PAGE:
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Where The Bee Sucks, There Suck I

It’s submission season again here at KR, and the work is rolling in. Since our site went live on Monday night, we’ve received over 400 submissions. If last year is any guide, that’s about seven percent of the total submissions that we’ll receive before our reading period closes on January 15, and, coincidentally, that’s also about the total number of pieces that we’ll be able to accept in the end from that total pool of more than 6,000 submissions to publish in the magazine or in KROnline. We wish we could publish more. By launching KROnline, we’ve doubled the number of poems, stories and essays we can publish, but that still leaves our acceptance rate well below 10% of the total submissions we receive. That’s the hard reality of working for KR, but it also suggests just how much terrific writing is going on out there.

Reading submissions for any literary magazine is like sitting down at a feast without a menu. In the old days, we waded through boxes of manuscripts piled high on the office floors. Now, it’s more like wandering into a vast field of flowers, from which your job is to pluck a single bouquet. Or, as in Ariel’s song, to suck the honey and leave most of the blooms to fade.

So do editors suck? Yeah, we suck.

At the start of every reading season, I like to remind myself of a simple truth: history proves that editors are idiots. We’re idiots because we miss the revelation more often than we see it. Actually, being aware of your own idiocy is part of any good editor’s job. We’re supposed to recognize what’s great, even though no one can define greatness in a way that doesn’t exclude work that challenges those expectations. Often, an editor’s job is to see what’s coming over the horizon before it arrives, the first to salute that rough beast slouching toward Bethlehem to be born. But we’re also priests of the old revelation, summoning our readers to see the daily miracles of creation. Despite what the dramatic narratives of literary history suggest, it ain’t all revolution. Sometimes a great poem is just a great poem.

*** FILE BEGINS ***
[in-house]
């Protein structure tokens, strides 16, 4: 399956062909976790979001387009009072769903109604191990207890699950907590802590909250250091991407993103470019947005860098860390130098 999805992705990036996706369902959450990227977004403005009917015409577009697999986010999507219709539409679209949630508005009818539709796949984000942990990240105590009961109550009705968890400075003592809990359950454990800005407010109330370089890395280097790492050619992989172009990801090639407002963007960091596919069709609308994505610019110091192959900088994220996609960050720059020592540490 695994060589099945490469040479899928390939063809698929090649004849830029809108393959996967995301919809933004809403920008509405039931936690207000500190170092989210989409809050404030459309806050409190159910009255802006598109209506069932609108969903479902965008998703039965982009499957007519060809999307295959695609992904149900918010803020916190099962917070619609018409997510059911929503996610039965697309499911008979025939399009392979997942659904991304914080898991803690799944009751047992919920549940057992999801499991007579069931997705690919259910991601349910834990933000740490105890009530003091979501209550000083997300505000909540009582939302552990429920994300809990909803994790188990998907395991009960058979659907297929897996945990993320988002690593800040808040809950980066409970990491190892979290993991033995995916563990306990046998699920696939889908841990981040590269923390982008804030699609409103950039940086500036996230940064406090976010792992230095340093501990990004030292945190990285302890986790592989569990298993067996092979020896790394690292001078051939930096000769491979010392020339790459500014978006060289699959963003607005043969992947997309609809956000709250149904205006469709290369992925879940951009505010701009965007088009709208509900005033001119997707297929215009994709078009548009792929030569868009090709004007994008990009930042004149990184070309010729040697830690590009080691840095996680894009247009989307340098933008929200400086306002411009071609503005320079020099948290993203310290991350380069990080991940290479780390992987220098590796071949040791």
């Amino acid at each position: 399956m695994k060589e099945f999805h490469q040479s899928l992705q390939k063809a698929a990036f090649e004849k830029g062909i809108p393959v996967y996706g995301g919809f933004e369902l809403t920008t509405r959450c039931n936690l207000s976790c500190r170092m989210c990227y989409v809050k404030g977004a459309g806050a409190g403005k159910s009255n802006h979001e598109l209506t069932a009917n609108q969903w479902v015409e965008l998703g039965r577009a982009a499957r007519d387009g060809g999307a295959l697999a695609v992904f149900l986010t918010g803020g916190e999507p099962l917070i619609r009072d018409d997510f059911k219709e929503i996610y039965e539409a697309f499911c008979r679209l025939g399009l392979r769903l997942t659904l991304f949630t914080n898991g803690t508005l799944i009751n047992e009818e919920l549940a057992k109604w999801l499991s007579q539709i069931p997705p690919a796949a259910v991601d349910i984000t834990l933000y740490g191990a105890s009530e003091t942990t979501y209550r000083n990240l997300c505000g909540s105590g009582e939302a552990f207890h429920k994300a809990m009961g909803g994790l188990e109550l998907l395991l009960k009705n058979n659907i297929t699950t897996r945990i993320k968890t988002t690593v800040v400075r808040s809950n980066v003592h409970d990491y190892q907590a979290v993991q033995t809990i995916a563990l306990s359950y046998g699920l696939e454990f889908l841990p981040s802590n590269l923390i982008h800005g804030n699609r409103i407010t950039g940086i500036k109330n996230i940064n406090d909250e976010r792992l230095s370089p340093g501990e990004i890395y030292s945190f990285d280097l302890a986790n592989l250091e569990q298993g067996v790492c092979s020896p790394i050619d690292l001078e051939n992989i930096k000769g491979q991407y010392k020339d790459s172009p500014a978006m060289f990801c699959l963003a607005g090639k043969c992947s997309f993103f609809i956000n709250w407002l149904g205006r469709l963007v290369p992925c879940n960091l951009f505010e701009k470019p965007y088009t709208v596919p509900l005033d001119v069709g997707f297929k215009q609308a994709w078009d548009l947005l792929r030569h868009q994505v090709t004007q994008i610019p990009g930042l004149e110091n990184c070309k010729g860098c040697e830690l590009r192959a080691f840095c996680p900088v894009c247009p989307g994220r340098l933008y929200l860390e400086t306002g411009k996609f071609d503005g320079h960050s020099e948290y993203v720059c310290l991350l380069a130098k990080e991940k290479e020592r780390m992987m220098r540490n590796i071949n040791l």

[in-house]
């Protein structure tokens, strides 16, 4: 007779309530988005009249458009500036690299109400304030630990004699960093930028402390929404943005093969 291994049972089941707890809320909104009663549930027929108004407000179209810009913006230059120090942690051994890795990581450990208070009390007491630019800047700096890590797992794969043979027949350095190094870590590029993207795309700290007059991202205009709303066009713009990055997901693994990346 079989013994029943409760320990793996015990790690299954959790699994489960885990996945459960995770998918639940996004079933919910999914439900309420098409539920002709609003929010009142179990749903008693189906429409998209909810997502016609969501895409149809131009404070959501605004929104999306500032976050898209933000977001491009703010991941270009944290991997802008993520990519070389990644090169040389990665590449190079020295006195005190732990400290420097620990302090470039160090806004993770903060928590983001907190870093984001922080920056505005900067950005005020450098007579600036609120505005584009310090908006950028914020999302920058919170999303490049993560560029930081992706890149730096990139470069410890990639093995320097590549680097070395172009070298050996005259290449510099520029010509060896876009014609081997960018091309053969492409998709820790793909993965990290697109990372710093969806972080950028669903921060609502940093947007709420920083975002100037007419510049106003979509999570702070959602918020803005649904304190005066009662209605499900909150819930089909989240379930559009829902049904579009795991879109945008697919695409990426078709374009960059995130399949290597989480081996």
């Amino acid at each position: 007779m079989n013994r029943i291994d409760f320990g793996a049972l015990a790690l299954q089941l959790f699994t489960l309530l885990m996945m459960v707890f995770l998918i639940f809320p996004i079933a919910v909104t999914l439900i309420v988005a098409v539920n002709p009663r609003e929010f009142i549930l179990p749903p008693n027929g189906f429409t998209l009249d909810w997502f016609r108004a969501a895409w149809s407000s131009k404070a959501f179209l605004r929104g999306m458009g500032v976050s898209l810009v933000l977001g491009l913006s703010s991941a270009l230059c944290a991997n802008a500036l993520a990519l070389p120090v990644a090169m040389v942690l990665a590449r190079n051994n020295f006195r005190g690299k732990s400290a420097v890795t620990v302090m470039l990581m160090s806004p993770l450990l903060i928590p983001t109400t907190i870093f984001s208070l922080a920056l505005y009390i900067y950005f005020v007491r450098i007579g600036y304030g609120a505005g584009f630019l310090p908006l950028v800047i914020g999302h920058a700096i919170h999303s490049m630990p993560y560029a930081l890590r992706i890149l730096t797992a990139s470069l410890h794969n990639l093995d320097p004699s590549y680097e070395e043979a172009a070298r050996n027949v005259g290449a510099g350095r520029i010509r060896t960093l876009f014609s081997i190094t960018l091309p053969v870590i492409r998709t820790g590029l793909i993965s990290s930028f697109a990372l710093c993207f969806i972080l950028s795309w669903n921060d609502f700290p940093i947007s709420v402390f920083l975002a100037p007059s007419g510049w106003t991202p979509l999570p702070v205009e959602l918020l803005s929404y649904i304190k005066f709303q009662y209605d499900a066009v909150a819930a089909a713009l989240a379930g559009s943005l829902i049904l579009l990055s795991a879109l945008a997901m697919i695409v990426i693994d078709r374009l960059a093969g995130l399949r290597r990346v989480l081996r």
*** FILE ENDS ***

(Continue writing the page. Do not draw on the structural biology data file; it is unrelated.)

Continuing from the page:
So how do you keep your mind open enough to recognize great work in all its strange guises? The fact is that we come to this feast unprepared, like blind men hoping to be made to see. Show me, I want to say to all of you out there writing. Send me something that opens my eyes. We want to be humbled. We want to be amazed.

So don’t worry about the numbers. Just write it. Submit it. Make us see.

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